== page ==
May 302013
 
lotus pose

Caregiving can be extremely rewarding, but all caregivers will eventually feel some degree of frustration, anger and guilt. These are all normal emotional responses to an incredibly emotional journey.

As a caregiver, you may feel frustrated and angry at your chaotic life, or your lack of control over the disease’s progression. Anger often evolves into guilt. You may feel like there isn’t a light at the end of the tunnel, and have the guilty thought, “how much longer can this go on?” But understand, feelings can’t be denied. They can however be changed to some degree by adjusting your perspective; for example, you may feel less frustrated with your loved one’s acting out if you can remind yourself that they are not doing it on purpose, it is part of the disease.

Feelings can also be softened by certain self-care strategies. Journaling your feelings and daily relaxation techniques can be helpful. Identifying guilt triggers can also help. Does missing a child’s activity make you angry, with guilt setting in as you are later abrupt with your loved one? Maybe you need to find a Plan B so you can balance caregiving with your other roles. Respite is a great strategy to reduce guilt.

Are you feeling guilty about thoughts of sending Mom to a care home because you can no longer do it all? The thing you need to remember is that there is a difference between caring and doing. You may love. You may care. But at some point, sooner or later, you won’t be able to do. And you need to figure out a way to live with that. Those “unable to do moments” may come in increments; today you may need a respite day and decided to send your spouse to day-care for the day. A month from now, you may need to incorporate day-care twice a week in your caregiving calendar. All of that’s OK. The important thing is that you try and identify those points, those limitations you can’t get beyond, prior to actually being confronted by them.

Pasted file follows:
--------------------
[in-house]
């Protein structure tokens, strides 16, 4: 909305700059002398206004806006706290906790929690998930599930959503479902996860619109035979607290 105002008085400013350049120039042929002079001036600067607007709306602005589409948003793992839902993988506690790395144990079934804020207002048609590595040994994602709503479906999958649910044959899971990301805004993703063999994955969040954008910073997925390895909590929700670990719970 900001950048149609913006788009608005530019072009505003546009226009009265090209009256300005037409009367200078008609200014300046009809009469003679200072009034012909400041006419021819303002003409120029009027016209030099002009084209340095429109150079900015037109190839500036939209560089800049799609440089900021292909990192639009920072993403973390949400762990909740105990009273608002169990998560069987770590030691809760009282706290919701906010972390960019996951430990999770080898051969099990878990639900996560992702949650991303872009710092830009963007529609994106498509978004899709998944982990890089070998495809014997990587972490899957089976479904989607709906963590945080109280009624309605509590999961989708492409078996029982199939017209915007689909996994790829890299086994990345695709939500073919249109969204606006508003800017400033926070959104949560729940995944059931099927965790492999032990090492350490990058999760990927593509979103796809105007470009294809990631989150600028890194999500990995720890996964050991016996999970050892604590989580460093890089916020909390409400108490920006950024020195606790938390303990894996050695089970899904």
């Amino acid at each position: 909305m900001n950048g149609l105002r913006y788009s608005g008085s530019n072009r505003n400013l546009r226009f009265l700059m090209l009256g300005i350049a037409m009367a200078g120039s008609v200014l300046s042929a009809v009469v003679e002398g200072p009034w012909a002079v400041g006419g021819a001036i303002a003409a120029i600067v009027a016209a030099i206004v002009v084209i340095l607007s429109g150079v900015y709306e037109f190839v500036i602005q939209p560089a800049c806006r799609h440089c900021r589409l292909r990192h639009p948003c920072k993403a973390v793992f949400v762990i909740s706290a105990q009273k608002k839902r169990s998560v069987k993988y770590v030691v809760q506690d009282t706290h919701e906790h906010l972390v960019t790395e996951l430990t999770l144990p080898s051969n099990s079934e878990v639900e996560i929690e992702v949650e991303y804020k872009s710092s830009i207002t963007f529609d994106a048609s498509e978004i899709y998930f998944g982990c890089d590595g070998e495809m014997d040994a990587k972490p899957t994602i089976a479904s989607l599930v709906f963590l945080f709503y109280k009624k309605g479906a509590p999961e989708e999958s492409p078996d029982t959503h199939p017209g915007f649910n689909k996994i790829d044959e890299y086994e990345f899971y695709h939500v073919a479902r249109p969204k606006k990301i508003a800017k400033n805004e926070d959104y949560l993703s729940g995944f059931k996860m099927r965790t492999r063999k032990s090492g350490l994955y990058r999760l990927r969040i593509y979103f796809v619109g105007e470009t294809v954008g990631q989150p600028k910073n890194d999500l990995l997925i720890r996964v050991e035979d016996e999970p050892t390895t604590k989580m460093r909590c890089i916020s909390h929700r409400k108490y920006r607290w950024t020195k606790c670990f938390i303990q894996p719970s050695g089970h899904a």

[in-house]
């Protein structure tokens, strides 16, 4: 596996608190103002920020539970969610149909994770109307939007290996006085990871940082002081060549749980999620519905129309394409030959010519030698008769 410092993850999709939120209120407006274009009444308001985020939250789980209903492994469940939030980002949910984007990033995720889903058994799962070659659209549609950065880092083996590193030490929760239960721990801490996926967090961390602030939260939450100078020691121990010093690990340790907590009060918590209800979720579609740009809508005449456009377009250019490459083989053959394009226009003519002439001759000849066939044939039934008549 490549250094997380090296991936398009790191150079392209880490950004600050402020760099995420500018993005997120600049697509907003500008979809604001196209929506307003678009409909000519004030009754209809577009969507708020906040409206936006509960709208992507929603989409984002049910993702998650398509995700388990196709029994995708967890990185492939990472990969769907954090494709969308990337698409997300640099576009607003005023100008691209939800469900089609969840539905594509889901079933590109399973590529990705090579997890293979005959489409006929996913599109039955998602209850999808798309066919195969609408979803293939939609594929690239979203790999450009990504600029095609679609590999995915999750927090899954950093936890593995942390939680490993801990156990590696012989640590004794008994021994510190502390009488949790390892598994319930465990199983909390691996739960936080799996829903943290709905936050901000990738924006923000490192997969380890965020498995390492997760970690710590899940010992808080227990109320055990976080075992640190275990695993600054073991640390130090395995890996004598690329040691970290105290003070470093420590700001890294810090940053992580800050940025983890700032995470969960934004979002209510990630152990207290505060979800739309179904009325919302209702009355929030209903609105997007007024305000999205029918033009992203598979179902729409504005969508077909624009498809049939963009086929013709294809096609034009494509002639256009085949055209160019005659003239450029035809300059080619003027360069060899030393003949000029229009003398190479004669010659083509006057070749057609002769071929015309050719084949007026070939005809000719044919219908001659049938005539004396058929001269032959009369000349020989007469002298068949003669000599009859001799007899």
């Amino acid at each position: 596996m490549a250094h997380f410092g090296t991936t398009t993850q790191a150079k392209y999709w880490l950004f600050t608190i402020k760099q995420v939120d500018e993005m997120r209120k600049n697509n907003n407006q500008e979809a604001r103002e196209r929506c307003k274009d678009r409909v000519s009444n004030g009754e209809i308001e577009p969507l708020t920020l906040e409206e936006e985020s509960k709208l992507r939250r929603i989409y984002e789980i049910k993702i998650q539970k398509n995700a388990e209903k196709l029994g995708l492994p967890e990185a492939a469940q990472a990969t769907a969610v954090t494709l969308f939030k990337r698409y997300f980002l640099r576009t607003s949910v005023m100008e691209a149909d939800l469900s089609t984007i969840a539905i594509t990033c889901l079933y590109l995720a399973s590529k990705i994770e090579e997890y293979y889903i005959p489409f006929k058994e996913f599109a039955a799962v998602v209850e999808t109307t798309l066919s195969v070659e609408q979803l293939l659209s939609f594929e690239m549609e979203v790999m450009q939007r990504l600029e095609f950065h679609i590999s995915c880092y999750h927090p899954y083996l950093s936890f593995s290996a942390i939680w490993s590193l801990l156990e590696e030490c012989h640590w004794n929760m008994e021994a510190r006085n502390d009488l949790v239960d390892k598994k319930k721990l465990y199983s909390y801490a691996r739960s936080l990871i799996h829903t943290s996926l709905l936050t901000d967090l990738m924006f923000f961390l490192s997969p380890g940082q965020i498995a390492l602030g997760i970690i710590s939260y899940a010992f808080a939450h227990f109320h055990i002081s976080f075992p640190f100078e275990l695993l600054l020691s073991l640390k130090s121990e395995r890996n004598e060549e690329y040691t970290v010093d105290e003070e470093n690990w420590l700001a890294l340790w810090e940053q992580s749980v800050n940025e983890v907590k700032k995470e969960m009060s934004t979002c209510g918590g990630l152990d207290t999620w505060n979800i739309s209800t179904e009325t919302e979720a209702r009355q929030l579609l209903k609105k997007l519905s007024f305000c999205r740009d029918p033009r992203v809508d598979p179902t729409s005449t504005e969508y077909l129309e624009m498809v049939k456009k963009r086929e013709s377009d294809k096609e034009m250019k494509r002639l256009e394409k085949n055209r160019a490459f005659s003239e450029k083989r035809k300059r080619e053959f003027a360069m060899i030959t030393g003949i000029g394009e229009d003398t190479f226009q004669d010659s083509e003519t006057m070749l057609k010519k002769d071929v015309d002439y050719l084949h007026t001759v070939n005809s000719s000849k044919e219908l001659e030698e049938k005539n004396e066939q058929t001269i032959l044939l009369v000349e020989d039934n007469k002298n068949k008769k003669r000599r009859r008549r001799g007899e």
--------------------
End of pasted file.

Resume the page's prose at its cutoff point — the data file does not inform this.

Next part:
So how do you do that? First, get support. Join a support group, if possible focused on the disease stage of your loved one. Participate in the AlzConnected online support caregiver guiltforum and read everything you can. Share your feelings and gain others’ coping strategies. It will help. Another tip, live in the day; focus on any positives from that single day. Look for a sign of your loved one’s remaining personality – perhaps a smile in hearing music – and connect with that. Prepare for, but don’t dwell on the future. Don’t just grieve for all the losses, but reflect on the good memories, maybe by sharing a photo album with your loved one and others. Let go of unrealistic expectations. “I should never take time off to enjoy a movie with friends when it upsets Dad so much,” is just not realistic in the long haul.

Bottom line is to listen to your feelings and know they are normal. Focus on the helpful and positive differences you have made in your loved one’s life, not on the things you didn’t do. And remember, as the disease progresses and you find yourself no longer able to have your loved one at home, that isn’t giving up. It is just a different way of caring.

About the  author: Stefanie is a family care specialist who blogs regularly for Alzheimer’s Association, Northern California and Northern Nevada Chapter. To read more blog posts by Stefanie, click here.

This post originally appeared on www.alzheimersblog.org.

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Oct 312011
 
Scott Russell, Alzheimer's Association Board Member

November is National Family Caregiver Month, and I wanted to share some personal thoughts on the subject of caregivers.   I was a caregiver for my father, who passed away from Alzheimer’s 15 years ago, and I was diagnosed with the disease two-and -a-half years ago.

The past.